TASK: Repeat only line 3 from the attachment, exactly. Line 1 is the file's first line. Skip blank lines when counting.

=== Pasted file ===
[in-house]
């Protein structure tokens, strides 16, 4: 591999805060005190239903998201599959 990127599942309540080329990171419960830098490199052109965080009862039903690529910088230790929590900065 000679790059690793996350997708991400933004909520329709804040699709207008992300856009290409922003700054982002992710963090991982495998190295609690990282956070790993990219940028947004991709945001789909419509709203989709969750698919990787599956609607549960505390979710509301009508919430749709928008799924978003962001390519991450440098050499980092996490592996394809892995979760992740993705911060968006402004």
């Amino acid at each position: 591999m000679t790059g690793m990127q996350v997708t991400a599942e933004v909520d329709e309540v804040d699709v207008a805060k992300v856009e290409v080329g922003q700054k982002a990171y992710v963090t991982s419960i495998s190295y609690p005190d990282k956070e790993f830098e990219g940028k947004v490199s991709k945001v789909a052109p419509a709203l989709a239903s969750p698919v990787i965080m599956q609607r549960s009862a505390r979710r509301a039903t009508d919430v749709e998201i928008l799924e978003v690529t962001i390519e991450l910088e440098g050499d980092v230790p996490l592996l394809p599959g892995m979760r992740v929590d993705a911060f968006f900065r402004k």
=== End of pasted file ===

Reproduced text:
């Amino acid at each position: 591999m000679t790059g690793m990127q996350v997708t991400a599942e933004v909520d329709e309540v804040d699709v207008a805060k992300v856009e290409v080329g922003q700054k982002a990171y992710v963090t991982s419960i495998s190295y609690p005190d990282k956070e790993f830098e990219g940028k947004v490199s991709k945001v789909a052109p419509a709203l989709a239903s969750p698919v990787i965080m599956q609607r549960s009862a505390r979710r509301a039903t009508d919430v749709e998201i928008l799924e978003v690529t962001i390519e991450l910088e440098g050499d980092v230790p996490l592996l394809p599959g892995m979760r992740v929590d993705a911060f968006f900065r402004k």